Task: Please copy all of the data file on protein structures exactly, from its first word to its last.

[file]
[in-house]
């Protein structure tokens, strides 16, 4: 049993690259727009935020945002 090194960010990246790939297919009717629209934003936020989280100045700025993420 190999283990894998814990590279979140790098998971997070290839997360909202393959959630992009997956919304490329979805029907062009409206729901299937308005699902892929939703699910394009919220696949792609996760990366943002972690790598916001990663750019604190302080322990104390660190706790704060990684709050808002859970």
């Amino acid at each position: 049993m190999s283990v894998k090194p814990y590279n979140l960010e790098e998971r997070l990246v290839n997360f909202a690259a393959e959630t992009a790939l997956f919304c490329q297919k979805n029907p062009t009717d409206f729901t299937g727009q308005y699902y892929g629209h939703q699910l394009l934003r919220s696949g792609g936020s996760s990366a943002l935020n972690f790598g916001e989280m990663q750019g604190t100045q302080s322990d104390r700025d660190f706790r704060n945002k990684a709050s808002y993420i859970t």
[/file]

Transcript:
[in-house]
């Protein structure tokens, strides 16, 4: 049993690259727009935020945002 090194960010990246790939297919009717629209934003936020989280100045700025993420 190999283990894998814990590279979140790098998971997070290839997360909202393959959630992009997956919304490329979805029907062009409206729901299937308005699902892929939703699910394009919220696949792609996760990366943002972690790598916001990663750019604190302080322990104390660190706790704060990684709050808002859970």
């Amino acid at each position: 049993m190999s283990v894998k090194p814990y590279n979140l960010e790098e998971r997070l990246v290839n997360f909202a690259a393959e959630t992009a790939l997956f919304c490329q297919k979805n029907p062009t009717d409206f729901t299937g727009q308005y699902y892929g629209h939703q699910l394009l934003r919220s696949g792609g936020s996760s990366a943002l935020n972690f790598g916001e989280m990663q750019g604190t100045q302080s322990d104390r700025d660190f706790r704060n945002k990684a709050s808002y993420i859970t």